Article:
* Lack of enjoyment of leisure time
Many researchers have discussed how workaholism can be addressed by organizations and consultants (e.g., Porter, 1996). However, such efforts can be offset by the fact that workaholic behaviors are often rewarded by organizations. Another confounding issue is the contention that whole organizations can be considered as manifesting workaholic characteristics (e.g., Spurell, 1987; Vodanovich & Piotrowski, 2006). Finally, as in the case for all successful interventions, it is imperative to convince upper-level management that workaholism can pose serious threats to the health of their organizations.
So, what can managers and professionals do to reduce the extent and detrimental impact of workaholism? Some suggestions are listed below which include assessment efforts, structural changes in job duties and incentive systems, as well as training and treatment options.
* Identify employees who show a penchant for workaholism
* Assess the extent of workaholism within organizations (Is workaholism a problem within the company?)
* Reestablish work priorities, alter job schedules, assure that workaholics leave work at designated times (managers can play a vital role here)
* Develop training programs (e.g., assist employees to acquire outside interests, learn stress and/or time management strategies)
* Establish organizational values and culture that emphasize the importance of better work-life balance
* Offer incentives for work-family balance
* Discourage perfectionism in work assignments
* Provide opportunities for individual, group and/or family counseling
Burke, R. J. (1999). Workaholism and extra-work satisfaction. International Journal of Organizational Analysis, 7, 352-364.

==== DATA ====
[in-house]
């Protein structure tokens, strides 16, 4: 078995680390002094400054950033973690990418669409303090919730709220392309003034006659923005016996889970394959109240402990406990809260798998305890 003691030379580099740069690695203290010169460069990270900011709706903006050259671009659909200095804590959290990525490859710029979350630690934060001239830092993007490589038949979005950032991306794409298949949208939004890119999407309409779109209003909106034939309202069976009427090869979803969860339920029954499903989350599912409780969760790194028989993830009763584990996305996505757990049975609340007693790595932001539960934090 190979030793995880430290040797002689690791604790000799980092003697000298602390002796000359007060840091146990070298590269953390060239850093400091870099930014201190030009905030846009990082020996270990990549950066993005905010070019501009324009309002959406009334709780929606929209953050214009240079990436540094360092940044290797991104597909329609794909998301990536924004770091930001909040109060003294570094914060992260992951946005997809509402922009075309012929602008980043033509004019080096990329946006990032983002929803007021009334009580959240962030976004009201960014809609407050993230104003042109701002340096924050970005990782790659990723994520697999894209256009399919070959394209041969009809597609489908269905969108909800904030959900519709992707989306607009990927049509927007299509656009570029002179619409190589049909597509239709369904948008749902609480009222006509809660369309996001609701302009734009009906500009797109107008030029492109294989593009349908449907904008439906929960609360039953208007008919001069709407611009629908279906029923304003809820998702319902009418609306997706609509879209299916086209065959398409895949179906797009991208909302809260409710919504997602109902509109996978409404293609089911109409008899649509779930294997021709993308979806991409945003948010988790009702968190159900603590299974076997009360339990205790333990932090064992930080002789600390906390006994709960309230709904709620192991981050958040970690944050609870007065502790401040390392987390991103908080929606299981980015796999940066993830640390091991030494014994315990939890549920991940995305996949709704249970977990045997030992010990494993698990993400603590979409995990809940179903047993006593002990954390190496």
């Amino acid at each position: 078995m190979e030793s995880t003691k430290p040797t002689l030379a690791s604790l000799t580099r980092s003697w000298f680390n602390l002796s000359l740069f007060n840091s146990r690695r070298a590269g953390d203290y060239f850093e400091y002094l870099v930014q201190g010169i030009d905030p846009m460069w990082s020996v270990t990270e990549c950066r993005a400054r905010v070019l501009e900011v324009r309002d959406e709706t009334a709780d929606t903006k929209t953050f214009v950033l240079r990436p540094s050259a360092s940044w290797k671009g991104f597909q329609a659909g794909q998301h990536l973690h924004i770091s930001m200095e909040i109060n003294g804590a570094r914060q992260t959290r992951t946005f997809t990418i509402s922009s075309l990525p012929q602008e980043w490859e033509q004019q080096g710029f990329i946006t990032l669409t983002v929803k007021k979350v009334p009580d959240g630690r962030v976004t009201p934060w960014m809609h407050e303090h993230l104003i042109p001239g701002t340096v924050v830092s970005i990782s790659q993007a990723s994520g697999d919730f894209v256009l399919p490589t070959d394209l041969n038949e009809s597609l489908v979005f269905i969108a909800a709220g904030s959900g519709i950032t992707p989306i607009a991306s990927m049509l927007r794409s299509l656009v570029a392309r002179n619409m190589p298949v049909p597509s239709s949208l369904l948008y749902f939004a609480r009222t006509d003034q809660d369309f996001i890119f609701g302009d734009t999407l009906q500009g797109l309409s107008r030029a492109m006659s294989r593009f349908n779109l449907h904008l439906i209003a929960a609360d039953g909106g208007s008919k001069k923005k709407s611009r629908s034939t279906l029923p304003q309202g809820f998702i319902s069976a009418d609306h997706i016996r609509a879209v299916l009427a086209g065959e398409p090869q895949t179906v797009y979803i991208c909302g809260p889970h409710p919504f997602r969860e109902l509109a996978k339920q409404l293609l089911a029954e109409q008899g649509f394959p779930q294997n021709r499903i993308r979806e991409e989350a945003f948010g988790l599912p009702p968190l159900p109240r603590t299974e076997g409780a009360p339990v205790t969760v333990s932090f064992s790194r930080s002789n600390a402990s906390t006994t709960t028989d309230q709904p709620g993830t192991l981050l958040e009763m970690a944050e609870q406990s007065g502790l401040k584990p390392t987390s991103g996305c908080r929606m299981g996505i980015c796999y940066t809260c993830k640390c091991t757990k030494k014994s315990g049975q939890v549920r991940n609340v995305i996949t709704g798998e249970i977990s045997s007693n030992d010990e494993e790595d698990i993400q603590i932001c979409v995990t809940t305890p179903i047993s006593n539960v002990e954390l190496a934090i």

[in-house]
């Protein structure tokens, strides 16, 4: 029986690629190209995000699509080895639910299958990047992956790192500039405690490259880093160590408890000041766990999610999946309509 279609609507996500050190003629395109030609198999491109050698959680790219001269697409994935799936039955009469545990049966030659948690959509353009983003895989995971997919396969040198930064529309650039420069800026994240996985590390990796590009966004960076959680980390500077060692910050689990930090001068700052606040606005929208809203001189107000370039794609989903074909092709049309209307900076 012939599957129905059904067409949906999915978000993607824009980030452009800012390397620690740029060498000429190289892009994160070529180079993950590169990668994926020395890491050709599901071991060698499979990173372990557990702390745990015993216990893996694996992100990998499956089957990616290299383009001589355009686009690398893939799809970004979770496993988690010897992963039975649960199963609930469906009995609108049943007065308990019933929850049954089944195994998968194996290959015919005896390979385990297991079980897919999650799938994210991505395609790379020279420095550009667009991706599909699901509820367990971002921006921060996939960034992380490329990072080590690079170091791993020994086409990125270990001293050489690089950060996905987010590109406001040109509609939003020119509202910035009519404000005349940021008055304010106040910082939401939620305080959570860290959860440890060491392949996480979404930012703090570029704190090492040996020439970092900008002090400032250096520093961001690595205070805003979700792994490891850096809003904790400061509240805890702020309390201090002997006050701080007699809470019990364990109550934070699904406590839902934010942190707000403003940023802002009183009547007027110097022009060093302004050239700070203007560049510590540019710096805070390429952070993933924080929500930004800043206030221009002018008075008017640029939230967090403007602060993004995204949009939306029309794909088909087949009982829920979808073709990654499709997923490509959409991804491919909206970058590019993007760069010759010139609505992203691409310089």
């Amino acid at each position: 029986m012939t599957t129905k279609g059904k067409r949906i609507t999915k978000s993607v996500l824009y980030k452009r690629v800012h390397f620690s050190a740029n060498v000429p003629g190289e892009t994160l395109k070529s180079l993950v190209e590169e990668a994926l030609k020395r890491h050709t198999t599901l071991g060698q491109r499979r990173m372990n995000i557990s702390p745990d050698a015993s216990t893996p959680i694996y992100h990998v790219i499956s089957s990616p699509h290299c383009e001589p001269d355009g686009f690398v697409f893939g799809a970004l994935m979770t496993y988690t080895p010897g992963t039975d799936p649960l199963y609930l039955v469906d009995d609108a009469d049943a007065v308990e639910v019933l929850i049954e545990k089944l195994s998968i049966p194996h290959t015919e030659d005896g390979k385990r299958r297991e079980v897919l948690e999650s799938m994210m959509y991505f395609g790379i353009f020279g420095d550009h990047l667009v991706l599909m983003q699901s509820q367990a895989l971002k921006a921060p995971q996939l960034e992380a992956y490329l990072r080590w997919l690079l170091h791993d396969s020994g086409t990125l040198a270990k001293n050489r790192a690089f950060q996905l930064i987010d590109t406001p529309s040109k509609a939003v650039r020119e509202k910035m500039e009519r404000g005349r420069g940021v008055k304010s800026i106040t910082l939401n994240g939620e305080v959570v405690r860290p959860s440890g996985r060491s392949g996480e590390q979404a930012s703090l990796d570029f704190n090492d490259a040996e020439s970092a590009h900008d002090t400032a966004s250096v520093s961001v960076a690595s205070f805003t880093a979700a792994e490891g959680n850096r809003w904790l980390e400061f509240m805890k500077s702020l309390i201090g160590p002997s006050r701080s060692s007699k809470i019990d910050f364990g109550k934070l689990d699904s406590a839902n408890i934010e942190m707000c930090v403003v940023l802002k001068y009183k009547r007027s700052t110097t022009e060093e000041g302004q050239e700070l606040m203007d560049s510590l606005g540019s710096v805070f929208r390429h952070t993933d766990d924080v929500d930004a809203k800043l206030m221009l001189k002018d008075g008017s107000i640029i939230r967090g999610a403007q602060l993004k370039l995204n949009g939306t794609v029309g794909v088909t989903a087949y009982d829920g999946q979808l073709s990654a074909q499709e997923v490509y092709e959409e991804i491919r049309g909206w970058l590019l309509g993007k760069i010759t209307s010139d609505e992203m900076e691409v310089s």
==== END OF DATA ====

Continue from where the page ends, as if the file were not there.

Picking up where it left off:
Mudrack, P. E. (2004). Job involvement, obsessive-compulsive personality traits, and workaholic behavioral tendencies. Journal of Organizational Change Management, 17, 490-508.
Piotrowski, C., & Vodanovich, S. J. (2006). The interface between workaholism and work-family conflict: A review and conceptual framework. Organization Development Journal, 24(4), 84-92.
Porter, G. (1996). Organizational impact of workaholism: Suggestions for researching the negative outcomes of excessive work. Journal of Occupational Health Psychology, 1, 70-84.
Robinson, B. E. (1989). Work addiction. Dearfield Beach, FL: Health Communications.
Robinson, B. E. (1999). The Work Addiction Risk Test: Development of a tentative measure of workaholism. Perceptual and Motor Skills, 88, 199-210.
Robinson, B. E. (2000). A typology of workaholics with implications for counselors. Journal of Addictions and Offender Counseling, 21, 34-48.
Spruell, G. (1987). Work fever. Training and Development Journal, 41, 41-45.
Taris, T. W., Schaufeli, W. B., & Verhoeven, L. C. (2005). Workaholism in the Netherlands: Measurement and implications for job strain and work-non-work conflict. Applied Psychology: An International Review, 54, 37-60.
Vodanovich, S. J., & Piotrowski, C. (2006). Workaholism: A critical but neglected factor in O.D. Organization Development Journal, 24(2), 55-61.
Chris Piotrowski and Stephen J. Vodanovich, University of West Florida.
Correspondence concerning this article should be addressed to Chris Piotrowski at firstname.lastname@example.org.
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|Author:||Piotrowski, Chris; Vodanovich, Stephen J.|
|Publication:||Journal of Instructional Psychology|
|Article Type:||Disease/Disorder overview|
|Date:||Mar 1, 2008|